Through that connection, he was able to secure a job as a Special Assistant to the Presidential Adviser on petroleum and energy and later as Special Assistant to the Minister of Petroleum and Energy, positions which he admits enabled him to close a few oil deals.
In 1998, he acquired a controlling stake in the United Bank for Africa, a large Nigerian commercial bank, but was ousted out by the Central Bank. He also owns First Securities Discount House, a money markets and Treasury bill trading and financial services firm in Nigeria. He is one of the sponsors of a new $120 million shopping mall currently being developed in Jabi Lake in Abuja, Nigeria’s capital.
Zimbabwe’s richest man according to Forbes, Strive Masiyiwa, owes the bulk of his fortune to his stake in Econet Wireless Group, the telecommunications group he founded and controls.
Econet Zimbabwe, a publicly-listed subsidiary of the group, is the largest mobile phone network in Zimbabwe with 9 million subscribers. Econet also has lucrative operations in Botswana, Lesotho and Burundi, as well as investments in telecom companies in New Zealand and the United States. A committed philanthropist, he is a cofounder, along with his wife, Tsitsi, of the Higher Life Foundation, a charity that provides scholarships and meals to destitute orphans in Zimbabwe. The foundation sponsors more than 30,000 poor children in government-owned schools.
Naushad Merali is founder of the Sameer Group, a Kenyan conglomerate with interests in agriculture, construction, information technology, property and finance.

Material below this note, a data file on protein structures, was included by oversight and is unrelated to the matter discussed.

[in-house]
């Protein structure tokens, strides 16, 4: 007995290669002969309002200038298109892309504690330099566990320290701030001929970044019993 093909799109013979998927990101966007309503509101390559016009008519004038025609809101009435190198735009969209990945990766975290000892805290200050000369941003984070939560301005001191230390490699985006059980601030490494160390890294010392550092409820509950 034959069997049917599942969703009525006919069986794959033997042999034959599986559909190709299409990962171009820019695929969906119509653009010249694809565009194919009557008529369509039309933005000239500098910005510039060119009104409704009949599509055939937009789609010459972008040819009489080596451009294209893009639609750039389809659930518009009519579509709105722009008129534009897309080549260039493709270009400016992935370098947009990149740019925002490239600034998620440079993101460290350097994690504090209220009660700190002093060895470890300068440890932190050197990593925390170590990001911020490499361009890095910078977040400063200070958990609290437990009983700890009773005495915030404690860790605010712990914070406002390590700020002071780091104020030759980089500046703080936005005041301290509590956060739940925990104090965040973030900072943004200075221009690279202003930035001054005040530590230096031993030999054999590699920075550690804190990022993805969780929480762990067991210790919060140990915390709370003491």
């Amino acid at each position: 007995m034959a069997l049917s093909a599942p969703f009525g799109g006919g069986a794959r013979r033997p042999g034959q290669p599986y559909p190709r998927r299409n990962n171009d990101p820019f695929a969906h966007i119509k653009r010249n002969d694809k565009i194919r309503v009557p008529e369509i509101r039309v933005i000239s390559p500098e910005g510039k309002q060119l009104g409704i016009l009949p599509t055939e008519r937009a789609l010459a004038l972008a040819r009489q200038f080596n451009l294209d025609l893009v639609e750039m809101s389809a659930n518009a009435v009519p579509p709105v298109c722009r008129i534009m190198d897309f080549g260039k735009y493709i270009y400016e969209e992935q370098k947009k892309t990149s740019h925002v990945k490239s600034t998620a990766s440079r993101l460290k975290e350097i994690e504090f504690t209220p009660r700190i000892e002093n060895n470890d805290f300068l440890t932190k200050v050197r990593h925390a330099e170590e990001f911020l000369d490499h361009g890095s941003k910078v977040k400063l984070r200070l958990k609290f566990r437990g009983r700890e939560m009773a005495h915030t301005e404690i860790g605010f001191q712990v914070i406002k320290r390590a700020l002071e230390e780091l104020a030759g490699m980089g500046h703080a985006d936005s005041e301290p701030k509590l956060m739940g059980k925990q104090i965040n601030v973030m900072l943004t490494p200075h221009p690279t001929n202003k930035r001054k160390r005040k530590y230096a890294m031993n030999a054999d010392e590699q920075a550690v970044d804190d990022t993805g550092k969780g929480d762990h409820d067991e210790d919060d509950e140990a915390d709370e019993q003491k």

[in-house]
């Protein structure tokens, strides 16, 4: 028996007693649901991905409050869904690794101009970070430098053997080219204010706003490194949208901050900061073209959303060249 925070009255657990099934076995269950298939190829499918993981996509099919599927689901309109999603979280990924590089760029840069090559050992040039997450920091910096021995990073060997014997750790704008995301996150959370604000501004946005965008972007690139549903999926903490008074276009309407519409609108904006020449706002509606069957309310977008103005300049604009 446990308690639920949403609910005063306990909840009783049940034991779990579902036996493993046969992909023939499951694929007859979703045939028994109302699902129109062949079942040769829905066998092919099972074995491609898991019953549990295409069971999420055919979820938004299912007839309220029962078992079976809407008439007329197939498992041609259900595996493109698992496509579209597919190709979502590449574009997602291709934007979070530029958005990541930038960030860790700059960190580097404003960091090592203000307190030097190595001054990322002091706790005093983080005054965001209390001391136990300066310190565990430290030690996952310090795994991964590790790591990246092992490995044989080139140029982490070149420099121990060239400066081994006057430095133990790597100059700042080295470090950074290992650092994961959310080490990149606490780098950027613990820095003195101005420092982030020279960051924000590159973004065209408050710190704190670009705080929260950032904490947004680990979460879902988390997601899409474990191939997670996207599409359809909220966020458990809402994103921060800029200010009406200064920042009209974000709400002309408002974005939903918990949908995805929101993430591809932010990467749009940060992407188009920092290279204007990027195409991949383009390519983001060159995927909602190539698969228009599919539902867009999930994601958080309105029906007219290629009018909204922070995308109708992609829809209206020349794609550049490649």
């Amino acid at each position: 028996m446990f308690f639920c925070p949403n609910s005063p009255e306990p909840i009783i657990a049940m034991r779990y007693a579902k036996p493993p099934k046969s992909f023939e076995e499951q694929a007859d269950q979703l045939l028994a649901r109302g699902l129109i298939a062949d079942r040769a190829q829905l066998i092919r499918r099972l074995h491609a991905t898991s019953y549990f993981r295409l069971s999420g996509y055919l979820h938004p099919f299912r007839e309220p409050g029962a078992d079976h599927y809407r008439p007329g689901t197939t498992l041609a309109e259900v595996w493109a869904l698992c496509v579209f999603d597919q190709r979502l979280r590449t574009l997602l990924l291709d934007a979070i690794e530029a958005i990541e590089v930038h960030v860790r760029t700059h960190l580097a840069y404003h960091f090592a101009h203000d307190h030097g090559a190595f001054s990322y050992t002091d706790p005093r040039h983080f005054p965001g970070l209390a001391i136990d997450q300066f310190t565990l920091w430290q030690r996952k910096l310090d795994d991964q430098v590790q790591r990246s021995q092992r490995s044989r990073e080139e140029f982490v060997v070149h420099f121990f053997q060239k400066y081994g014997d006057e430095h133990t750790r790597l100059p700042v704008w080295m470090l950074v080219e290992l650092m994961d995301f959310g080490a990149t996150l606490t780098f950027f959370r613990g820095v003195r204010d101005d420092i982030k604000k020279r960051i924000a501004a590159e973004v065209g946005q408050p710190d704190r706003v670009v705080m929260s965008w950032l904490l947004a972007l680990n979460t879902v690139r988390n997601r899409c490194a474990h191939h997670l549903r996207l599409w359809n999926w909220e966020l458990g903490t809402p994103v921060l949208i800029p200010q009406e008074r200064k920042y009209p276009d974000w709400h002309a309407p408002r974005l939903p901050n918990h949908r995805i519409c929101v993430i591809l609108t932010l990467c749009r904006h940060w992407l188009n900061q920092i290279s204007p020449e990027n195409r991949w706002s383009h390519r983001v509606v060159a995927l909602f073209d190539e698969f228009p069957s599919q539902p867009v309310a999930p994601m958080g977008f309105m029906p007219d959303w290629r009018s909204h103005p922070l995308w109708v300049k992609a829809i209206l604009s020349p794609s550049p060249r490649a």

In May this year he stepped down as chairman of Bharti Airtel Kenya, a position he had occupied for the last 15 years. He still keeps a 5% shareholding in the mobile phone network. In January 2013, he sold a 49% stake in Kenyan Internet service provider Swift Global to UK-based Liquid Telecom.
He announced plans in August 2014 to spin off the tire manufacturing business of his publicly-listed Sameer Africa, and is currently working on selling a 51% controlling stake he owns in Equatorial Commercial Bank, to a Kenyan Savings & Credit Society. His Zarina and Naushad Merali Foundation gives to hospitals and needy schools.
Oba Otudeko is the founder and chairman of Honeywell Group. The conglomerate’s operations stretch across oil and gas, flour milling, real estate and marine transportation.
Oba Otudeko is also the Chairman for Airtel Nigeria.